Digital thermometers are designed for higher accuracy measurements, and few people are satisfied with a tolerance of 1 °C or more. Therefore, the thermometer sensor needs to be calibrated – i.e. part of the error contributed by the replaced sensor needs to be corrected. Whether or not this is enabled depends on the thermometer manufacturer, but most technology thermometers do. It should be remembered that the thermometer was probably calibrated with the original sensor when purchased, and the actual sensor error values themselves are never known to the actual user later on by the meter manufacturers, unless such a separate specification is requested at the time of ordering, as e.g. calibration laboratories.

The correction of the deviation shall be carried out by means of a calibration procedure and at the precise calibration points specified by the thermometer manufacturer (manufacturer’s protocol), to a correction of 0 (zero) or the minimum value according to the thermometer specification. This achieves the key objective of eliminating the bias, which is that the user does not need to take the correction into account in the normal use of the thermometer, as it is negligible. For everyday use it is very important and practical not to have to take into account the correction of the display for each measurement. This makes the work faster and more reliable in terms of measurement results. Although the correction of the deviation is performed by calibration, it is not a calibration service in the classical sense, since the correction of the deviation is a matter of the manufacturer’s protocol and calibration points, but it can be part of the preparation for a user-required calibration if they are performed in sequence.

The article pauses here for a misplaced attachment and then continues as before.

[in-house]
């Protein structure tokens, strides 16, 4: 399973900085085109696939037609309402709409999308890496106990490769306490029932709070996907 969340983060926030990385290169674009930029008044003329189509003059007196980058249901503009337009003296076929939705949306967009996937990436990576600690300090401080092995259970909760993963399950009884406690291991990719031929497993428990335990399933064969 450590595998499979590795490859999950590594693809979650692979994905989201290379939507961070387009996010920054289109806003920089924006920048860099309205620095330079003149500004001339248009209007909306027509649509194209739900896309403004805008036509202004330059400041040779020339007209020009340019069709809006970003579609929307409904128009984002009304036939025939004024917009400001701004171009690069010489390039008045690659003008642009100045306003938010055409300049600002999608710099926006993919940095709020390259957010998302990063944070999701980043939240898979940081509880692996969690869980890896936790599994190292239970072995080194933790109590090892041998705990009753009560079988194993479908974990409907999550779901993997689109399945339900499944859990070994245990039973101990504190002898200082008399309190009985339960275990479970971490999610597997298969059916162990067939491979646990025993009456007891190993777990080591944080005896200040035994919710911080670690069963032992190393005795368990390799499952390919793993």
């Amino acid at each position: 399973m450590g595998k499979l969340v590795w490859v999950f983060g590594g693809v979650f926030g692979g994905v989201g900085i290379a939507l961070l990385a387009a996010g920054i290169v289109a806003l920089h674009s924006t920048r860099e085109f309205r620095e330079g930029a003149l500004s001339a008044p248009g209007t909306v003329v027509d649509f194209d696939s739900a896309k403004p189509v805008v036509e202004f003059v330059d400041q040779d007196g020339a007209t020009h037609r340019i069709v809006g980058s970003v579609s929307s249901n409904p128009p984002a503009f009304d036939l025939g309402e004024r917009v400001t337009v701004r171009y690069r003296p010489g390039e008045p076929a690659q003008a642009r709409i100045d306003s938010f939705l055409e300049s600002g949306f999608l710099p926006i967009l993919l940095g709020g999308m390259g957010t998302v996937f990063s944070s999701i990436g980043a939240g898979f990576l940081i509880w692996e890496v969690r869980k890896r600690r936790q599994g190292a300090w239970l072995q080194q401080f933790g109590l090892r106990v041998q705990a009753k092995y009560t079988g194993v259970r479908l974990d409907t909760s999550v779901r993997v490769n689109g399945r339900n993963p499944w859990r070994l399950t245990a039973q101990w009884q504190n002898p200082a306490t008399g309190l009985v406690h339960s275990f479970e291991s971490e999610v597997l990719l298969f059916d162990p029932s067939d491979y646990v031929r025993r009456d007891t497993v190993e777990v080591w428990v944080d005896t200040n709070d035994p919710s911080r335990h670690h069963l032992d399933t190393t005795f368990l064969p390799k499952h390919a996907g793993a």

The deviation correction service should be carried out by a reliable provider, preferably an accredited laboratory, before the first use or after a change of sensor and/or before recalibration. Unprofessional implementation of the correction of a deviation often increases the error, which is why professional bodies and meter manufacturers alike often do not approve/enable user correction of the error. However, for those meters that do, great care is needed in the implementation of such fault correction, taking into account the contributions and risks involved.

In the case where several temperature sensors are used with one meter, we usually do not perform deviation correction with any of the sensors. Then both errors, the thermometer error and the sensor error (which must be known and added together), must be “manually” taken into account. If you were to correct for the bias with just one sensor and use other sensors, you would increase the measurement error of all the other sensors. This is something to pay close attention to.

The ELPRO Calibration Laboratory and the ELPRO ebro Authorised Service Centre carry out deviation correction for the entire ELPRO range of portable temperature sensors in combination with ebro thermometers and other measuring instruments such as dataloggers, etc.